DeSmet said training nowadays often includes hands-on, online and video-based learning. Those who already have the qualifications would not have to go through it all again, he said.

According to Teigland, 19 individuals have expressed interest in joining the first responder squad so far. Board member Jerry Teigland said it would be valuable to “see who really is going to do the training.”

DeSmet said first responder training requires 40-60 hours versus about 160-180 hours for EMTs and roughly two years for a paramedic.

Teigland said one of the requirements for the volunteer crew is to have a medical director.

“It has to be an actual medical doctor,” she said. “It’s a paid position.”

DeSmet spoke up and shared that North Memorial currently provides medical direction for surrounding services such as Ghent, Taunton and Lynd, noting that they’d certainly be able to help out Minneota as well.

“We want to help you succeed and continue forward,” he said. “We currently do that free for the other first responder services. I can’t speak to any cost, but I think we’d be willing to do that for the city here as well. Medical direction kind of signs off on some of the training protocols and works in conjunction with whoever runs the organization, whether it’s the fire chief, police chief or whoever.”

While it wasn’t discussed at the meeting, there it’s suspected that Minneota is likely to have an ambulance returned to them from North.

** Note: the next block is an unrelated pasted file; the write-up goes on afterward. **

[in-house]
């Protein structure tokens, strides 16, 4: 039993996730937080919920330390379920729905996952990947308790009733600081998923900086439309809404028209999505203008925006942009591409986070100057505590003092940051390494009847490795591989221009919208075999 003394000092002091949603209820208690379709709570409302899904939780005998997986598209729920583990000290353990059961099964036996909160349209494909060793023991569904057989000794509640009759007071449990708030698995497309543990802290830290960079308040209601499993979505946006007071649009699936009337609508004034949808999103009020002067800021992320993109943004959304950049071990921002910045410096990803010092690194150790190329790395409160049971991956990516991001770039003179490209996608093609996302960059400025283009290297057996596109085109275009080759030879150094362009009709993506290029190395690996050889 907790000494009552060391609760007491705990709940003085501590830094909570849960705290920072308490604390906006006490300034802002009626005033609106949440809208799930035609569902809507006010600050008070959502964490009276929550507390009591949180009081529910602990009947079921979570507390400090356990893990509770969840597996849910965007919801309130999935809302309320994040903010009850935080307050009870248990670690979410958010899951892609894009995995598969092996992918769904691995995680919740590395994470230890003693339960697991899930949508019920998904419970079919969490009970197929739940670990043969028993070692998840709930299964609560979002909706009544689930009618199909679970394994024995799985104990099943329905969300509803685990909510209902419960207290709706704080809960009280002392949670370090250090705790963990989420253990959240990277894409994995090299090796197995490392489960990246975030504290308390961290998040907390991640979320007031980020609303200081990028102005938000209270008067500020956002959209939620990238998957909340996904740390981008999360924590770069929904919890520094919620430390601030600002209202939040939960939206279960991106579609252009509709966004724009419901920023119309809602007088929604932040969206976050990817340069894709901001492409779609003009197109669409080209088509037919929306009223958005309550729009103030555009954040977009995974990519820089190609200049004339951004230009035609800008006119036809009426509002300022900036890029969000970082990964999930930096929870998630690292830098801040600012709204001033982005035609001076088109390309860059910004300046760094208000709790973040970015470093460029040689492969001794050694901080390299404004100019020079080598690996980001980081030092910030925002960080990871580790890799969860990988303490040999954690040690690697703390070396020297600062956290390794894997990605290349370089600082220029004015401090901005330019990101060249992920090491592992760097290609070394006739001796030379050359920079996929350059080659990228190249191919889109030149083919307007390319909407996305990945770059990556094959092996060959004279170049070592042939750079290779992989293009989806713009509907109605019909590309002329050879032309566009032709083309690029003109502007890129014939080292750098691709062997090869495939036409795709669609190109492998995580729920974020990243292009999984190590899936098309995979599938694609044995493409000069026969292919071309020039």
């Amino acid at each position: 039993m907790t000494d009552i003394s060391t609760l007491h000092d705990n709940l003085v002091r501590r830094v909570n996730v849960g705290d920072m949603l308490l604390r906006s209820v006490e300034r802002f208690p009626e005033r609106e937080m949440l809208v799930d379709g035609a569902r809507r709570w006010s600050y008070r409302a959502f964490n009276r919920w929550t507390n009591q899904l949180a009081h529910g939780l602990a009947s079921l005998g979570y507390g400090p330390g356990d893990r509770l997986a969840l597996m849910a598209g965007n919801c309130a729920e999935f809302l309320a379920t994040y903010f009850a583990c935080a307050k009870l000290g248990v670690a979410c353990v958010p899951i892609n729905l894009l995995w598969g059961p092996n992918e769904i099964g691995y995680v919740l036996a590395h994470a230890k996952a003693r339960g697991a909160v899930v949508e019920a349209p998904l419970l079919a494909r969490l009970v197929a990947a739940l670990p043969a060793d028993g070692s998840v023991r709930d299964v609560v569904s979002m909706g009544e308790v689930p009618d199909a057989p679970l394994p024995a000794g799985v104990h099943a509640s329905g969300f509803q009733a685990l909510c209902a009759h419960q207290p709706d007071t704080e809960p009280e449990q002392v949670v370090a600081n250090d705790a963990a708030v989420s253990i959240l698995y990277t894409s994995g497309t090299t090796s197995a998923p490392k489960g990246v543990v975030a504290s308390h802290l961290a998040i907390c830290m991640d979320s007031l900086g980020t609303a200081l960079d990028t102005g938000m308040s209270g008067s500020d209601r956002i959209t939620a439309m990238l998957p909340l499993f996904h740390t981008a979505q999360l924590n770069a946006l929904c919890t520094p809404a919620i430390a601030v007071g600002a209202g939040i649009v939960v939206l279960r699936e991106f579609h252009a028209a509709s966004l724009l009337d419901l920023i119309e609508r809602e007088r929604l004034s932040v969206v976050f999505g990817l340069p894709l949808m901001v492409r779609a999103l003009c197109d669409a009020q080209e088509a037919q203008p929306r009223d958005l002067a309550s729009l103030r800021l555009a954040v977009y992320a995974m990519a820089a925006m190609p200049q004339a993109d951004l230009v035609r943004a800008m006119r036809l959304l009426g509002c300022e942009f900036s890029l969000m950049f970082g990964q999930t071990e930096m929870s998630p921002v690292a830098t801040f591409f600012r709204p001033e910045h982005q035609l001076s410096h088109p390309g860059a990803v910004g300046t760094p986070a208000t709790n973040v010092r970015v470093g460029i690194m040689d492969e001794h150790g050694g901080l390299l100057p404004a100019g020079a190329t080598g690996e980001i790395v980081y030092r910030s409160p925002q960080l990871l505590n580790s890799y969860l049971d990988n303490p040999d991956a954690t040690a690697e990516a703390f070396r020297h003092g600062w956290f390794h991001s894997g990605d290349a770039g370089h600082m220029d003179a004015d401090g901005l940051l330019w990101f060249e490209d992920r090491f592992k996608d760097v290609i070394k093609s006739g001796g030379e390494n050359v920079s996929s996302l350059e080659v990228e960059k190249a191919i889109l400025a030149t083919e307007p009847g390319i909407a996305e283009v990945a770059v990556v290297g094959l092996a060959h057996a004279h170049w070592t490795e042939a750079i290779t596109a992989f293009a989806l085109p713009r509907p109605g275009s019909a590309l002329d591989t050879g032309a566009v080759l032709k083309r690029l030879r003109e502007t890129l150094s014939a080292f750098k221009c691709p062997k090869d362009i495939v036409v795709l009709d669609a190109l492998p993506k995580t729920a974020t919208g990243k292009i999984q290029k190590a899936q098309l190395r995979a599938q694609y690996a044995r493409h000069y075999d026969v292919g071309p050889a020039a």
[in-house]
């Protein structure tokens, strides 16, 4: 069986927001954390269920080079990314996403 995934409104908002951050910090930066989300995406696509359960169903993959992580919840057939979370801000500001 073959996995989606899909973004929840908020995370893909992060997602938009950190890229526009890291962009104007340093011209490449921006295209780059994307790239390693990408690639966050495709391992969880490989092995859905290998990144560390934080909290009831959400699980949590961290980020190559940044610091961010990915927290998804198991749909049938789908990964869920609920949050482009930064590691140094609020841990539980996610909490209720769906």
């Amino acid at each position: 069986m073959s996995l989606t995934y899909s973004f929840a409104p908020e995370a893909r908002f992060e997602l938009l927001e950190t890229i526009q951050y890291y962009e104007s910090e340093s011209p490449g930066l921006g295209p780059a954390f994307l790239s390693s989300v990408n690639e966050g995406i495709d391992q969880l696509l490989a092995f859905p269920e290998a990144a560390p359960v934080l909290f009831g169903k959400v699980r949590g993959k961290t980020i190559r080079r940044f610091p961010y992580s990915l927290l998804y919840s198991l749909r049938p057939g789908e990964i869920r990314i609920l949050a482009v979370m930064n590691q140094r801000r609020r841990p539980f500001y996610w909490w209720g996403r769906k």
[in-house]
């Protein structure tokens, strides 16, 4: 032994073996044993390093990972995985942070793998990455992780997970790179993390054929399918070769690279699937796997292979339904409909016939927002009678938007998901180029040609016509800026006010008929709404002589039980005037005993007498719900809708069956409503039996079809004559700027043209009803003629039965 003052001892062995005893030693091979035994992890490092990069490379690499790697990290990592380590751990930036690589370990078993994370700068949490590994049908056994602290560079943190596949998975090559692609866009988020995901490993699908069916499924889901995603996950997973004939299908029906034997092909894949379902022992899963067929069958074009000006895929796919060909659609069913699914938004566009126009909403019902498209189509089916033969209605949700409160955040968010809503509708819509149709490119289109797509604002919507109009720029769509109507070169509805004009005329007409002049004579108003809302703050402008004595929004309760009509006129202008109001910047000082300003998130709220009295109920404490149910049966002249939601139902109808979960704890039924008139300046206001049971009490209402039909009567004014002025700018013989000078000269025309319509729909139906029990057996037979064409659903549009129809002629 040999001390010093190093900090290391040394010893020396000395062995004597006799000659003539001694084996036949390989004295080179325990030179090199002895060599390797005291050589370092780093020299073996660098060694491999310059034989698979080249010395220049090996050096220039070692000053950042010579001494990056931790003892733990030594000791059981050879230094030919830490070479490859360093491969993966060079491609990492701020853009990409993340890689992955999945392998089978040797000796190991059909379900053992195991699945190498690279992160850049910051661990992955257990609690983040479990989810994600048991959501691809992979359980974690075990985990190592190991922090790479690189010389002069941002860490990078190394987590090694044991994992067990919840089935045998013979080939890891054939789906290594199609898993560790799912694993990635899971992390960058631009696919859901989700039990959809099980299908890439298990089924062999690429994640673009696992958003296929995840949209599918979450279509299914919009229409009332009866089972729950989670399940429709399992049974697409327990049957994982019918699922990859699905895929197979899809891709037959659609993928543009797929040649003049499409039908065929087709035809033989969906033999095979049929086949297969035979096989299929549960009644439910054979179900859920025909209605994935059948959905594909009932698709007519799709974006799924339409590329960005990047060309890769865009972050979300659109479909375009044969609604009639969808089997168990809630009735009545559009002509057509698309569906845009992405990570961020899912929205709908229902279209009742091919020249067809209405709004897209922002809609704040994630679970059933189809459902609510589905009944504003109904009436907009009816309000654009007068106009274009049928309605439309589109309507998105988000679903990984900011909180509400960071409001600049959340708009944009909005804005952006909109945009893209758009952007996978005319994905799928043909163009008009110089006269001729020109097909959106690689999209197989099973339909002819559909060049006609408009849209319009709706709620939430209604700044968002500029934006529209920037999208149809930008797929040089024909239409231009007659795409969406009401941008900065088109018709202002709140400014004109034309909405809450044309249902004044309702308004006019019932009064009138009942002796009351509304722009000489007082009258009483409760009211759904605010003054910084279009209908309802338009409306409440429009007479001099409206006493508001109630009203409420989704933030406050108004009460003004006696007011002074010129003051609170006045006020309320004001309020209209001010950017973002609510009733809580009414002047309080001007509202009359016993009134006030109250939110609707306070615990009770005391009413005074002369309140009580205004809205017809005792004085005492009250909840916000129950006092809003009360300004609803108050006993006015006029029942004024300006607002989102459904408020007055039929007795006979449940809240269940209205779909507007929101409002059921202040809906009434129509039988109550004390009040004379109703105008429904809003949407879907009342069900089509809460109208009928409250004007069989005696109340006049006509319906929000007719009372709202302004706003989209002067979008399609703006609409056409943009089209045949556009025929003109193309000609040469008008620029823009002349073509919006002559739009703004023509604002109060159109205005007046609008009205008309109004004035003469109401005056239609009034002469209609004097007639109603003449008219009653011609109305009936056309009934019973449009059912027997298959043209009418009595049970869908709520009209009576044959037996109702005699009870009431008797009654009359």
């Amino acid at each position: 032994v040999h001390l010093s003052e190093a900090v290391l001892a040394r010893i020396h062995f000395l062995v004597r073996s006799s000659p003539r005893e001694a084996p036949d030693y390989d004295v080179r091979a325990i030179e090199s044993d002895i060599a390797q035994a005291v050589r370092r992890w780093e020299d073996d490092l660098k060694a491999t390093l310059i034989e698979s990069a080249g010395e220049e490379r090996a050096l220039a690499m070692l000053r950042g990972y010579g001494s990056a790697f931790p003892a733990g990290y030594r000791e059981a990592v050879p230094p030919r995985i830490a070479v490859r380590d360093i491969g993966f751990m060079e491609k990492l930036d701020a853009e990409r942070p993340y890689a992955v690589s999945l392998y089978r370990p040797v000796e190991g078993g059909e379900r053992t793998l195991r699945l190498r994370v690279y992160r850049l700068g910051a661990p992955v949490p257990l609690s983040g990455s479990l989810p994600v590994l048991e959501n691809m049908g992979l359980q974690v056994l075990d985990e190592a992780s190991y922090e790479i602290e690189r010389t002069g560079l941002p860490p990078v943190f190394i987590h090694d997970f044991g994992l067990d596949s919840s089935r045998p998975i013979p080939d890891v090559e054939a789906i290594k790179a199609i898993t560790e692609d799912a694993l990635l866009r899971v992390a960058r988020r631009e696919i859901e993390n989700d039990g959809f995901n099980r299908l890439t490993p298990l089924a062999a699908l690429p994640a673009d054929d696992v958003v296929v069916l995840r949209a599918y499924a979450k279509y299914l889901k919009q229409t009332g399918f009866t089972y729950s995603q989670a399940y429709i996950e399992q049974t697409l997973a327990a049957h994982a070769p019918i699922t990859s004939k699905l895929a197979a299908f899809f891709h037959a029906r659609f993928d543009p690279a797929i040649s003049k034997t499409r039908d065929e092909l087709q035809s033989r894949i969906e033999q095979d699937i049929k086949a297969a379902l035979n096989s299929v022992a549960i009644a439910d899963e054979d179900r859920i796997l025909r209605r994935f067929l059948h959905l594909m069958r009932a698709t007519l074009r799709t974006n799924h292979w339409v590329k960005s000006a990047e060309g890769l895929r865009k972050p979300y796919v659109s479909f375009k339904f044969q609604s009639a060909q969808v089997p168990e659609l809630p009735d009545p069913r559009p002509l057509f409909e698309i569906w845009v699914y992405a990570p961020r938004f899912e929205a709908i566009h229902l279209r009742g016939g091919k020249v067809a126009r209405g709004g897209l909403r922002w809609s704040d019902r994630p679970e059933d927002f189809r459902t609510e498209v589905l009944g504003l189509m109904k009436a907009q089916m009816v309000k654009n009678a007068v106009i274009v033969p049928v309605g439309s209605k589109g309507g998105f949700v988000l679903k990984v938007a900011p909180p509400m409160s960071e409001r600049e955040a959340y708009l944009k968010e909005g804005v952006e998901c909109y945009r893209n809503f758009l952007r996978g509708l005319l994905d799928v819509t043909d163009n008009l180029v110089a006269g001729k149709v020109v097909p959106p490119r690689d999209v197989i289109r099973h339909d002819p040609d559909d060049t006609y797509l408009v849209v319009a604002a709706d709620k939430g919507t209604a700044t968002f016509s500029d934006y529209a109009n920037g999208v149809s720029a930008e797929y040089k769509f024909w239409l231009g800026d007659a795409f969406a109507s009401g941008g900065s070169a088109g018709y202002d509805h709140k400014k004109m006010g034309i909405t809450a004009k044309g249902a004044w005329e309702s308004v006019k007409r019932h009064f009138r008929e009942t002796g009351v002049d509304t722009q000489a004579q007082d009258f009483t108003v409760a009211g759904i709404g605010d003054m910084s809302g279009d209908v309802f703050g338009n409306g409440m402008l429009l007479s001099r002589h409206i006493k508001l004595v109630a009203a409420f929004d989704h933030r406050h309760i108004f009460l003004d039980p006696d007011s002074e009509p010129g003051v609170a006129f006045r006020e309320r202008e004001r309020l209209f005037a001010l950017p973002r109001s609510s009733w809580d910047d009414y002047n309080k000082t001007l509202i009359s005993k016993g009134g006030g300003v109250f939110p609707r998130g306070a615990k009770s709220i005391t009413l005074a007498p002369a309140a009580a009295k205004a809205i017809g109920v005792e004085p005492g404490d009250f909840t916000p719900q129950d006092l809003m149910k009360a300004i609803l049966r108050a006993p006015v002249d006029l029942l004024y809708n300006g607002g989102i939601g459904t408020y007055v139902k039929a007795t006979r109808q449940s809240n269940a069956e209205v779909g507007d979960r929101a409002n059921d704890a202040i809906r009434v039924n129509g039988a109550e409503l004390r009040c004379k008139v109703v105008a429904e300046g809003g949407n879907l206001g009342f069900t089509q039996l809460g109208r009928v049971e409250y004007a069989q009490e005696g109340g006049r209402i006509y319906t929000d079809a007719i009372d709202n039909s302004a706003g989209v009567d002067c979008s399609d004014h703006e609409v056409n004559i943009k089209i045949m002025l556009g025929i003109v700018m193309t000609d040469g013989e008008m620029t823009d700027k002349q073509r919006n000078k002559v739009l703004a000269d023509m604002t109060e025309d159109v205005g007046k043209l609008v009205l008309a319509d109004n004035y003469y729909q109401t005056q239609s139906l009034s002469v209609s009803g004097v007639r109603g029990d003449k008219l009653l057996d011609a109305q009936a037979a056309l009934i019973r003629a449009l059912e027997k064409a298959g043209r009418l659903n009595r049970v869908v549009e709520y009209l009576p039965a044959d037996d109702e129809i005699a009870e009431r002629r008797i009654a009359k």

“Initially, when we took over the service here, I believe the ambulance here was given to north as part of the contract,” DeSmet said. “When we leave, there’s a list of items that will be returned back to the city. So there will probably be a vehicle available to them if they want to use that as a first responder vehicle.”

DeSmet said a fully-equipped ambulance with a stretcher, radios and all the things that need to go in there runs between $150,000 and $175,000.

“That’s not with all the other medical materials, like the EKGs and things of that nature that have to go into the trucks as well,” he said. “Those were a lot of the costs that North as a service was already picking up for them.”

Despite ending the service, DeSmet said North isn’t just cutting ties.

“We’re not trying to just walk away,” DeSmet said. “I’ve got friends and relatives here, including my parents, so I’m equally concerned about them not having an ambulance. We want them to be successful. It’s not ideal, but they’ll make it work.”

After the meeting, Gillund shared his optimism.

“We’ll still have first responders and we’re assuming the state will assign this area accordingly,” Gillund said. “We won’t be able to transport, but we weren’t doing that anyway. North always did that. So I don’t think people are going to notice a difference.”